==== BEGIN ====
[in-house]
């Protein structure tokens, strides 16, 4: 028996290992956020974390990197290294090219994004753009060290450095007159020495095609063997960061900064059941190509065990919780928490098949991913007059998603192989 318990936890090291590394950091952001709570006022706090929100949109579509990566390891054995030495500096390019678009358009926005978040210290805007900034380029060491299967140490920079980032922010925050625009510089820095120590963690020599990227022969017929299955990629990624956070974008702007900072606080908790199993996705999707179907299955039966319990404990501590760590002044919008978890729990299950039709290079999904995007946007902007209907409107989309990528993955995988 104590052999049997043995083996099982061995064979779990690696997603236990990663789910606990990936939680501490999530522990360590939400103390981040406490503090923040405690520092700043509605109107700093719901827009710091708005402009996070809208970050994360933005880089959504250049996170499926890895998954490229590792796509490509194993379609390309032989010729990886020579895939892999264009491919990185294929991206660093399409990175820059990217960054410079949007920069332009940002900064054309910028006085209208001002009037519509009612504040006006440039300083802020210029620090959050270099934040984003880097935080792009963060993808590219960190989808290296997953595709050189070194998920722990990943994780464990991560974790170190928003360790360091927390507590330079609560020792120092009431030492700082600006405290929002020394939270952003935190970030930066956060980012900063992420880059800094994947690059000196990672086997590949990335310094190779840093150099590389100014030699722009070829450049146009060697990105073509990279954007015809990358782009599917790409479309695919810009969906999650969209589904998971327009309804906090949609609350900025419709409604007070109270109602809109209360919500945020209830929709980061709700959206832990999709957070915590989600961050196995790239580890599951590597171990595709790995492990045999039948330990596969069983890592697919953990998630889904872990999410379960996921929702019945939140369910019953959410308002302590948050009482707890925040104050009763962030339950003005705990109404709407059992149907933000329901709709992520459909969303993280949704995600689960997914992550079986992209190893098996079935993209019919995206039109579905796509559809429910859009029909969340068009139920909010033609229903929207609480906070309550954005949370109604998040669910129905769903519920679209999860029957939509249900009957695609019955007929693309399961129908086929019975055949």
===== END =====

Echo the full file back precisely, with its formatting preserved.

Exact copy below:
[in-house]
């Protein structure tokens, strides 16, 4: 028996290992956020974390990197290294090219994004753009060290450095007159020495095609063997960061900064059941190509065990919780928490098949991913007059998603192989 318990936890090291590394950091952001709570006022706090929100949109579509990566390891054995030495500096390019678009358009926005978040210290805007900034380029060491299967140490920079980032922010925050625009510089820095120590963690020599990227022969017929299955990629990624956070974008702007900072606080908790199993996705999707179907299955039966319990404990501590760590002044919008978890729990299950039709290079999904995007946007902007209907409107989309990528993955995988 104590052999049997043995083996099982061995064979779990690696997603236990990663789910606990990936939680501490999530522990360590939400103390981040406490503090923040405690520092700043509605109107700093719901827009710091708005402009996070809208970050994360933005880089959504250049996170499926890895998954490229590792796509490509194993379609390309032989010729990886020579895939892999264009491919990185294929991206660093399409990175820059990217960054410079949007920069332009940002900064054309910028006085209208001002009037519509009612504040006006440039300083802020210029620090959050270099934040984003880097935080792009963060993808590219960190989808290296997953595709050189070194998920722990990943994780464990991560974790170190928003360790360091927390507590330079609560020792120092009431030492700082600006405290929002020394939270952003935190970030930066956060980012900063992420880059800094994947690059000196990672086997590949990335310094190779840093150099590389100014030699722009070829450049146009060697990105073509990279954007015809990358782009599917790409479309695919810009969906999650969209589904998971327009309804906090949609609350900025419709409604007070109270109602809109209360919500945020209830929709980061709700959206832990999709957070915590989600961050196995790239580890599951590597171990595709790995492990045999039948330990596969069983890592697919953990998630889904872990999410379960996921929702019945939140369910019953959410308002302590948050009482707890925040104050009763962030339950003005705990109404709407059992149907933000329901709709992520459909969303993280949704995600689960997914992550079986992209190893098996079935993209019919995206039109579905796509559809429910859009029909969340068009139920909010033609229903929207609480906070309550954005949370109604998040669910129905769903519920679209999860029957939509249900009957695609019955007929693309399961129908086929019975055949």